literature on climate change effects, namely ocean acidification, or pharmaceutical impacts is based on acute exposures that may not be sufficient to allow acclimatization to a new environment or may not induce alterations. Consequently, acute exposures may give a misleading picture of the real impacts of climate change and drugs in the environment. Thus, in the present study, the impacts of pH decrease and CBZ was assessed submitting S. plana to a long-term exposure. The results obtained revealed that after 28 days of exposure clams seem to have acquired ability to adapt to pH 7.1 since mortality was recorded only up to 96 h of exposure. Bamber (1990) reported that the critical acid tolerances of marine bivalves, after 30 days exposure, could range from pH 6.6 in Mytilus edulis to pH 6.0 in the oyster Crassostrea gigas, which are values lower than the pH tested in the present study. As shown by Stumpp et al. (2012) and Thomsen et al. (2013) the impact of elevated pCO2 in an organism will reflect the magnitude and duration of exposure and the physiological capacity of that organism to regulate tissue pCO2. In fact, whilst exposure to elevated pCO2 has been reported to cause negative impacts in key marine invertebrates (Pörtner, 2008) others have shown that some species can thrive in the field in unfavorable pH environments (Thomsen et al., 2013). Species that might be resilient to elevated pCO2 have been predicted to be metabolically active to compensate acid–base disturbances (Fabry et al., 2008; Widdicombe and Spicer, 2008). These species have the capacity to compensate the increase of H+ concentration, by excretion of acid equivalents (e.g. H+) or by increasing the intracellular buffering capacity via the import of buffers (e.g. HCO3−) to compensate for the intracellular acidosis. Acid–base equivalent transport is facilitated through primary active transporters (e.g. V-type H+-ATPase) or ion transporters such as Na+/H+ exchangers (NHEs) and Na+-dependent HCO3− transporters of the SLC4 transporter family (Boron, 2004; Romero et al., 2004). The activity of these transporters lowers H+ concentration with the concomitant increase of Na+. After 28 days of exposure clams exposed to pH 7.1 decreased the Na+ concentration, indicating that organisms may achieve the acid–base stability which is in accordance with mortality data (22% of mortality up to 96 h of exposure and 0% of mortality afterwards). Maintenance of intracellular pH is essential for countless cellular functions and regulations (Putnam and Roos, 1997) and, in general, intracellular pH is regulated at 0.5–0.8 pH units below extracellular pH (Pörtner et al., 2004). Decreases in intracellular pH appear to be almost fully compensated for after 24– 48 h exposure in a wide range of marine invertebrates (Lindinger et al., 1984). Recent studies also confirmed that calcifying organisms can biologically control the environment of carbonate deposition controlling the pH in extracellular fluid, or by controlling deposition in a regulated, intracellular environment (Hendriks et al., 2015). Exposure to CBZ (essentially at pH 7.8) led to the increase in Na+ concentration, indicating that this drug may affect the cellular acid– base homeostasis. In fact, acidosis was reported as a side-effect of CBZ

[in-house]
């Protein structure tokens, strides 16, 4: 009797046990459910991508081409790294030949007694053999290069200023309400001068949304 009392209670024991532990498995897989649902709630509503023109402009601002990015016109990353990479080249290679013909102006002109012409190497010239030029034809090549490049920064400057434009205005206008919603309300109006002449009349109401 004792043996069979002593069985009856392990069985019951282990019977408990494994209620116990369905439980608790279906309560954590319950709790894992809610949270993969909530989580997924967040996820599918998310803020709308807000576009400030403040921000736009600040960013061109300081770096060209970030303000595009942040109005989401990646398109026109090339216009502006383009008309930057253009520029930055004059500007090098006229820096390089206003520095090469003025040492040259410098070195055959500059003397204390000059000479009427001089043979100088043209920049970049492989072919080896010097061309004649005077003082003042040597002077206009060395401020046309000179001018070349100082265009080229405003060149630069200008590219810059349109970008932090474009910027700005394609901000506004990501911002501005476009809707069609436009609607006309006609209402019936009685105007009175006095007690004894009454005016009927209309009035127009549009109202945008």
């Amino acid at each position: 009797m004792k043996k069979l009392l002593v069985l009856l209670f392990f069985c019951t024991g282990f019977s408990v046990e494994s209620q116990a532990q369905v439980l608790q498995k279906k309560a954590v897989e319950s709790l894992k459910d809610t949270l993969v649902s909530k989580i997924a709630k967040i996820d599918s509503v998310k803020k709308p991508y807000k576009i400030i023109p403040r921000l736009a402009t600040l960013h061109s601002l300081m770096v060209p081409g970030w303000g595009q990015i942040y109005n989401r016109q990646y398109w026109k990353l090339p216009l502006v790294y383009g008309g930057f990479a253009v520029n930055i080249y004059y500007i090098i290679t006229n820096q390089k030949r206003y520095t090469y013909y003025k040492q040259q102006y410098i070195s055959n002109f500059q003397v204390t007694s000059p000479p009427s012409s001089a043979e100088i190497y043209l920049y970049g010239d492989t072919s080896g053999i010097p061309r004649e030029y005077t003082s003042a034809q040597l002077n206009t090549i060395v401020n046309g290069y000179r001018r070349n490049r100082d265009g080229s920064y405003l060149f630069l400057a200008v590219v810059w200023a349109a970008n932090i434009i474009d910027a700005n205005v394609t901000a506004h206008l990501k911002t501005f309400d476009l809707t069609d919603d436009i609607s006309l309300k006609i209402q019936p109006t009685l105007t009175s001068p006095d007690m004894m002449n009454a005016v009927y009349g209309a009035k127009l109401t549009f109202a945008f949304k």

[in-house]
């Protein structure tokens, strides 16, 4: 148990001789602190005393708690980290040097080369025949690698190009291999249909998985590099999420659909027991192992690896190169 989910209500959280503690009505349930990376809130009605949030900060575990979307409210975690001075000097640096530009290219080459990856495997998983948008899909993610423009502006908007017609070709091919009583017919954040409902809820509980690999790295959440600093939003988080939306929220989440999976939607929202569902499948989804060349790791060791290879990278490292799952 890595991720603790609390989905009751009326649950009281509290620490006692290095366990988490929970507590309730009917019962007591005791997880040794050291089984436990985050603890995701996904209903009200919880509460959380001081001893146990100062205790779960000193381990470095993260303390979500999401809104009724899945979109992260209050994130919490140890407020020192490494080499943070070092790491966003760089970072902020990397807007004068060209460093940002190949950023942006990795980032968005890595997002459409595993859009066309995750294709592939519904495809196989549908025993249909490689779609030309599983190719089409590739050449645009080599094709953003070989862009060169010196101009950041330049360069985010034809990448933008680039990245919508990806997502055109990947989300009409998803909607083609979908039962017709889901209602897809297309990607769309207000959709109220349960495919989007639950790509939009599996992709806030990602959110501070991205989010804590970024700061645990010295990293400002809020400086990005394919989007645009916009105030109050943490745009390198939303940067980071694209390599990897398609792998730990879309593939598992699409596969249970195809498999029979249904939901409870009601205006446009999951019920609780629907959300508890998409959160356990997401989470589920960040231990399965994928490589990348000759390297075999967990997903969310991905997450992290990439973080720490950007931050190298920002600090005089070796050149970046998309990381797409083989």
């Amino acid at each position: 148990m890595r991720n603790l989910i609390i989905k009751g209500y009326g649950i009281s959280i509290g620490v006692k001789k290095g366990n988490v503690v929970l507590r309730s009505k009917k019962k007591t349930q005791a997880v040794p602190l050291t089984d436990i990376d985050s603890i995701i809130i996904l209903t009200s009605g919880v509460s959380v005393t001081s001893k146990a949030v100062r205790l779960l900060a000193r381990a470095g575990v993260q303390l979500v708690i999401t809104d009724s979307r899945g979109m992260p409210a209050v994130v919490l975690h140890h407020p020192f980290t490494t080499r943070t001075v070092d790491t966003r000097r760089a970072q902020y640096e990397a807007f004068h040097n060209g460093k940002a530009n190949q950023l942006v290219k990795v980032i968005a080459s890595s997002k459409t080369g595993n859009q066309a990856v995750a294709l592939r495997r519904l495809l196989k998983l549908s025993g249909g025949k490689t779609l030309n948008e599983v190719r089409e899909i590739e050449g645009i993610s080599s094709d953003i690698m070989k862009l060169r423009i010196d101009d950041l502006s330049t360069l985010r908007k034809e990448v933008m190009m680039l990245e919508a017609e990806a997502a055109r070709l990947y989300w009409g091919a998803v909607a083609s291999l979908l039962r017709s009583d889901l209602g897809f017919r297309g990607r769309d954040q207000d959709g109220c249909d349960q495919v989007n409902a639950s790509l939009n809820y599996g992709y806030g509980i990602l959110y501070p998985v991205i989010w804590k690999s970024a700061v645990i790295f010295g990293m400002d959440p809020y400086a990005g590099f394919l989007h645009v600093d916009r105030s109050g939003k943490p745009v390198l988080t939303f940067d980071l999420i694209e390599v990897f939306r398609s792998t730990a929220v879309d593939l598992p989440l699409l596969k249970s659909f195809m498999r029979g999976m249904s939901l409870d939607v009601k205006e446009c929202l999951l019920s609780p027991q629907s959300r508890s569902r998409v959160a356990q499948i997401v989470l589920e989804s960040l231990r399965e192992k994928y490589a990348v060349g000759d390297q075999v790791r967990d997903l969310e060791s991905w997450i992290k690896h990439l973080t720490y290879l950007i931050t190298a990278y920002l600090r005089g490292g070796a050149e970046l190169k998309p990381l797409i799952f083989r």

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overdose (Hughes et al., 1985). Higher mortality obtained when clams were exposed to CBZ and especially to CBZ + pH 7.1 compared with pH 7.1 supports the indication that these clams are capable of adapting to low pH. Furthermore, since under CBZ + pH 7.1 mortality was only recorded after 96 h of exposure, our work may suggest that under the most stressful condition (CBZ + pH 7.1, where clams showed higher LPO levels) clams may have the ability to develop response mechanisms at the beginning of the exposure which are not sufficient to protect clams from the impacts after a longer exposure period. Recently Almeida et al. (2014) showed that, although CBZ may induce physiological and biochemical alterations in organisms exposed to environmentally relevant concentrations, no mortality was induced in R. philippinarum and R. decussatus after a 96 h exposure period. Thus, our findings may also indicate that longer exposures to CBZ may cause stronger impacts and this might cause higher mortality rates. Nevertheless, no significant mortality was recorded in the freshwater clam Corbicula fluminea exposed to CBZ (50 μg/L), during 21 days (Aguirre-Martínez et al., 2015). The present study showed that under CBZ + pH 7.1 the glycogen content was significantly lower when compared to the remaining conditions, but clams exposed to CBZ and low pH tended to maintain this energy reserve when compared to control conditions, indicating that when under these conditions clams have the ability to preserve their energy reserves as a defense mechanism. Previous works revealed that bivalves exposed to stressful conditions during short periods tend to close their valves, reducing oxygen consumption and, consequently, reducing energy expense. Range et al. (2013) demonstrated that seawater acidification had a negative effect on the feeding and digestive behavior of R. decussatus decreasing clearance rate and ingestion rate in clams exposed to low pH (7.4) during 7 days. Studying the effects of an acute exposure of CBZ on R. philippinarum and R. decussatus, Almeida et al. (2014) also demonstrated that the glycogen content, in both species, increased when compared to control conditions after a 96 h exposure assay, which could be associated to clams valve closure and, consequently, clearance rate decrease. Nevertheless, our findings may indicate that clams under the most stressful condition (CBZ + pH 7.1), for a long period (28 days), were not able to keep this defense mechanism leading to the use of their energy reserves. Regarding protein content, our findings showed that values were significantly higher at all exposure conditions compared to control. It is known that if compensation of acid–base imbalance is not achieved, some species may depress their metabolism (Pörtner et al., 1998; Guppy and Withers, 1999). In fact, metabolic suppression is considered a strategy for acid–base homeostasis which is typically achieved by shutting down expensive processes, mainly protein synthesis (Pörtner et al., 2005). However, results obtained in the present work may indicate that the suppression of proteins was not a mechanism used by S. plana to achieve acid–base homeostasis since the protein content significantly increased in all exposure conditions compared to control. The increase in protein content in clams under stressful conditions may be related to the higher rate of enzyme synthesis (namely antioxidant and biotransformation enzymes) used to prevent oxidative damage. In fact, our study revealed that the GSTs activity increased at all exposure conditions compared to the control which may result from higher protein production. Furthermore, although our results showed that CAT and SOD activities did not increase in clams exposed to CBZ, pH 7.1 and CBZ + pH 7.1 this does not mean that the amount of these enzymes was not enhanced. Increased protein content was also found in R. decussatus after a 96 h exposure to CBZ (Almeida et al., 2014). The exposure to contaminants can increase energy demands, with the concomitant increase in electron transport activity in mitochondria, for the maintenance of homeostasis, survival and reproduction (Gagné et al., 2006). However, in our study, after a long exposure period the ET decreased in all conditions compared to the control which can indicate that clams presented a lower metabolic rate as a defense mechanism. This may explain why clams exposed to stressful conditions did not strongly reduce their energy reserves, i.e. glycogen.